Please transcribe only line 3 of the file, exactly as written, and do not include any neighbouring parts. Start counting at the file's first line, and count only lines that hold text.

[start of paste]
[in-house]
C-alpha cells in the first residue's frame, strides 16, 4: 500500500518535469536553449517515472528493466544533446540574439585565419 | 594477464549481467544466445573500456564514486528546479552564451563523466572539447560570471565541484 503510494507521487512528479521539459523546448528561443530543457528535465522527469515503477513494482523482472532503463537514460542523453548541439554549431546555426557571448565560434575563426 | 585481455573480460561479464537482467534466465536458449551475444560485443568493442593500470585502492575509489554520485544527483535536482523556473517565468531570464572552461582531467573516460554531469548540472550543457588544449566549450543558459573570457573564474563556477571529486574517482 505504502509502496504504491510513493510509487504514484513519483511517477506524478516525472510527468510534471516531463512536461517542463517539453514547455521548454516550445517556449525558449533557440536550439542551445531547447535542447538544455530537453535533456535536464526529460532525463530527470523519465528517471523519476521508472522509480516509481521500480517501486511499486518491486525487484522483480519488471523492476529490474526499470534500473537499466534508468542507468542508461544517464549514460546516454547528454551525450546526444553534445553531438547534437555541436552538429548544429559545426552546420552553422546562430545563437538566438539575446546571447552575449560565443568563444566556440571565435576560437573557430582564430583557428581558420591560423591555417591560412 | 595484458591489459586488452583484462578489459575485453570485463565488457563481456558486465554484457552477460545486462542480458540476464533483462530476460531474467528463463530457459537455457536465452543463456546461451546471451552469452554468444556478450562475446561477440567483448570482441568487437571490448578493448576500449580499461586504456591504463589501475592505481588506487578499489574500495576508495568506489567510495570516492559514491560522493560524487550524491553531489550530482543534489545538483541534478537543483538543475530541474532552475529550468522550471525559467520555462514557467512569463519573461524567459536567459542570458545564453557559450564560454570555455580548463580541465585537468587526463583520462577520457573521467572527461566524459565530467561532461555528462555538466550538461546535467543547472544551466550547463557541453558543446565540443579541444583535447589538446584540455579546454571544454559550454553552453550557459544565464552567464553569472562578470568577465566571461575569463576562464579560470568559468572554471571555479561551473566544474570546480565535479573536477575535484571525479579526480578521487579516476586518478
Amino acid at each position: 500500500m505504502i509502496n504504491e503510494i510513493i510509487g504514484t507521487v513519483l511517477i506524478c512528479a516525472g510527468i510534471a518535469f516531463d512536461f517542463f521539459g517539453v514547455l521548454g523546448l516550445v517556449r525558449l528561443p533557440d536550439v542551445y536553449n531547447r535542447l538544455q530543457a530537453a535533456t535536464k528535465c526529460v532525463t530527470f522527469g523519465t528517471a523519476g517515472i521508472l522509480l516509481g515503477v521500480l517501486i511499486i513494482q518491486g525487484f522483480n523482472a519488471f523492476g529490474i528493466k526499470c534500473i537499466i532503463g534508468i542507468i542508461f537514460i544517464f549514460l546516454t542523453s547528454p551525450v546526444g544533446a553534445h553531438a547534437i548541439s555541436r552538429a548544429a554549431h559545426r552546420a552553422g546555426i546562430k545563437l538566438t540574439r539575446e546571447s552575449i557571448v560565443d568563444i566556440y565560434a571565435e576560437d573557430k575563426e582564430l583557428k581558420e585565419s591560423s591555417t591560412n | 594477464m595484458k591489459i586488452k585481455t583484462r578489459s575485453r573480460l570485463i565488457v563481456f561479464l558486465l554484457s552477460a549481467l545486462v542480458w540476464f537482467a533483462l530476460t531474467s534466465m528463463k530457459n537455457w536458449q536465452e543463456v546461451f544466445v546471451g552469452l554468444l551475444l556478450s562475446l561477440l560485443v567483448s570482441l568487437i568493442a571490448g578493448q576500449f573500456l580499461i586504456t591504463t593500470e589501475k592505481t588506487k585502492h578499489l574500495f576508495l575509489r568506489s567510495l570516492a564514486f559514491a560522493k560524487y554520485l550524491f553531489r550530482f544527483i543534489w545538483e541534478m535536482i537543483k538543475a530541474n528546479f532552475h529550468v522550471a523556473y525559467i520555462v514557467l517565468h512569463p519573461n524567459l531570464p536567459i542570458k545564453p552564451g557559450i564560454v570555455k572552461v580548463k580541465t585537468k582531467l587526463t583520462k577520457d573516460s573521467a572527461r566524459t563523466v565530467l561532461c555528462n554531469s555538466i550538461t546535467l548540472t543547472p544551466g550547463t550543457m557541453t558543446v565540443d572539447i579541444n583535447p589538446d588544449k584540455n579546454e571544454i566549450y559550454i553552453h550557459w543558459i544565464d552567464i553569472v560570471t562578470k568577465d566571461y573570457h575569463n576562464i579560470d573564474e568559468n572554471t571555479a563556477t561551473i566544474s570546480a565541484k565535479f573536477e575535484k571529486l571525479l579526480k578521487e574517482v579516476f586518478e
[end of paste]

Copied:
Amino acid at each position: 500500500m505504502i509502496n504504491e503510494i510513493i510509487g504514484t507521487v513519483l511517477i506524478c512528479a516525472g510527468i510534471a518535469f516531463d512536461f517542463f521539459g517539453v514547455l521548454g523546448l516550445v517556449r525558449l528561443p533557440d536550439v542551445y536553449n531547447r535542447l538544455q530543457a530537453a535533456t535536464k528535465c526529460v532525463t530527470f522527469g523519465t528517471a523519476g517515472i521508472l522509480l516509481g515503477v521500480l517501486i511499486i513494482q518491486g525487484f522483480n523482472a519488471f523492476g529490474i528493466k526499470c534500473i537499466i532503463g534508468i542507468i542508461f537514460i544517464f549514460l546516454t542523453s547528454p551525450v546526444g544533446a553534445h553531438a547534437i548541439s555541436r552538429a548544429a554549431h559545426r552546420a552553422g546555426i546562430k545563437l538566438t540574439r539575446e546571447s552575449i557571448v560565443d568563444i566556440y565560434a571565435e576560437d573557430k575563426e582564430l583557428k581558420e585565419s591560423s591555417t591560412n | 594477464m595484458k591489459i586488452k585481455t583484462r578489459s575485453r573480460l570485463i565488457v563481456f561479464l558486465l554484457s552477460a549481467l545486462v542480458w540476464f537482467a533483462l530476460t531474467s534466465m528463463k530457459n537455457w536458449q536465452e543463456v546461451f544466445v546471451g552469452l554468444l551475444l556478450s562475446l561477440l560485443v567483448s570482441l568487437i568493442a571490448g578493448q576500449f573500456l580499461i586504456t591504463t593500470e589501475k592505481t588506487k585502492h578499489l574500495f576508495l575509489r568506489s567510495l570516492a564514486f559514491a560522493k560524487y554520485l550524491f553531489r550530482f544527483i543534489w545538483e541534478m535536482i537543483k538543475a530541474n528546479f532552475h529550468v522550471a523556473y525559467i520555462v514557467l517565468h512569463p519573461n524567459l531570464p536567459i542570458k545564453p552564451g557559450i564560454v570555455k572552461v580548463k580541465t585537468k582531467l587526463t583520462k577520457d573516460s573521467a572527461r566524459t563523466v565530467l561532461c555528462n554531469s555538466i550538461t546535467l548540472t543547472p544551466g550547463t550543457m557541453t558543446v565540443d572539447i579541444n583535447p589538446d588544449k584540455n579546454e571544454i566549450y559550454i553552453h550557459w543558459i544565464d552567464i553569472v560570471t562578470k568577465d566571461y573570457h575569463n576562464i579560470d573564474e568559468n572554471t571555479a563556477t561551473i566544474s570546480a565541484k565535479f573536477e575535484k571529486l571525479l579526480k578521487e574517482v579516476f586518478e